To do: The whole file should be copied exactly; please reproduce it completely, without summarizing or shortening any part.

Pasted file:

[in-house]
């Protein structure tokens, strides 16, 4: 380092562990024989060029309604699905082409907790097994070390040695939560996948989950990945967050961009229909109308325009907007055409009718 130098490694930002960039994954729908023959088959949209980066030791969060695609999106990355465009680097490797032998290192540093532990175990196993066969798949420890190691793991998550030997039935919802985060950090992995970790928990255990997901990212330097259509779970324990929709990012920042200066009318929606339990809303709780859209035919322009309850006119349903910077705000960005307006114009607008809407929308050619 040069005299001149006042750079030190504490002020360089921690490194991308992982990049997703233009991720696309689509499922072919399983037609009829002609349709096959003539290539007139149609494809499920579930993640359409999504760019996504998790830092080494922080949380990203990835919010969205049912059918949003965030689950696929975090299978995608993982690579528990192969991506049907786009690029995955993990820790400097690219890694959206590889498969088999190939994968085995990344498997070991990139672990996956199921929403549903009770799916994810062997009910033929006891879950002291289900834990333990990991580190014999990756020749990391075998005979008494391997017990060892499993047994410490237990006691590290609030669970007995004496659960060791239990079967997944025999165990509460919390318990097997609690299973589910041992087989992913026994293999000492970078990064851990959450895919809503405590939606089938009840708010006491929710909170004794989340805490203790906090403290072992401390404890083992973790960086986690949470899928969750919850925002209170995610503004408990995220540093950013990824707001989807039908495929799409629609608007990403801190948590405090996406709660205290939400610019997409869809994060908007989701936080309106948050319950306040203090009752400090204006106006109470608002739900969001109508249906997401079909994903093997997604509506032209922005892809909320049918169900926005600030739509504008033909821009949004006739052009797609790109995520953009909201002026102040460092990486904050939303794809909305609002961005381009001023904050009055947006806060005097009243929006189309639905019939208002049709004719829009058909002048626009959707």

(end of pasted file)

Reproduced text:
[in-house]
């Protein structure tokens, strides 16, 4: 380092562990024989060029309604699905082409907790097994070390040695939560996948989950990945967050961009229909109308325009907007055409009718 130098490694930002960039994954729908023959088959949209980066030791969060695609999106990355465009680097490797032998290192540093532990175990196993066969798949420890190691793991998550030997039935919802985060950090992995970790928990255990997901990212330097259509779970324990929709990012920042200066009318929606339990809303709780859209035919322009309850006119349903910077705000960005307006114009607008809407929308050619 040069005299001149006042750079030190504490002020360089921690490194991308992982990049997703233009991720696309689509499922072919399983037609009829002609349709096959003539290539007139149609494809499920579930993640359409999504760019996504998790830092080494922080949380990203990835919010969205049912059918949003965030689950696929975090299978995608993982690579528990192969991506049907786009690029995955993990820790400097690219890694959206590889498969088999190939994968085995990344498997070991990139672990996956199921929403549903009770799916994810062997009910033929006891879950002291289900834990333990990991580190014999990756020749990391075998005979008494391997017990060892499993047994410490237990006691590290609030669970007995004496659960060791239990079967997944025999165990509460919390318990097997609690299973589910041992087989992913026994293999000492970078990064851990959450895919809503405590939606089938009840708010006491929710909170004794989340805490203790906090403290072992401390404890083992973790960086986690949470899928969750919850925002209170995610503004408990995220540093950013990824707001989807039908495929799409629609608007990403801190948590405090996406709660205290939400610019997409869809994060908007989701936080309106948050319950306040203090009752400090204006106006109470608002739900969001109508249906997401079909994903093997997604509506032209922005892809909320049918169900926005600030739509504008033909821009949004006739052009797609790109995520953009909201002026102040460092990486904050939303794809909305609002961005381009001023904050009055947006806060005097009243929006189309639905019939208002049709004719829009058909002048626009959707």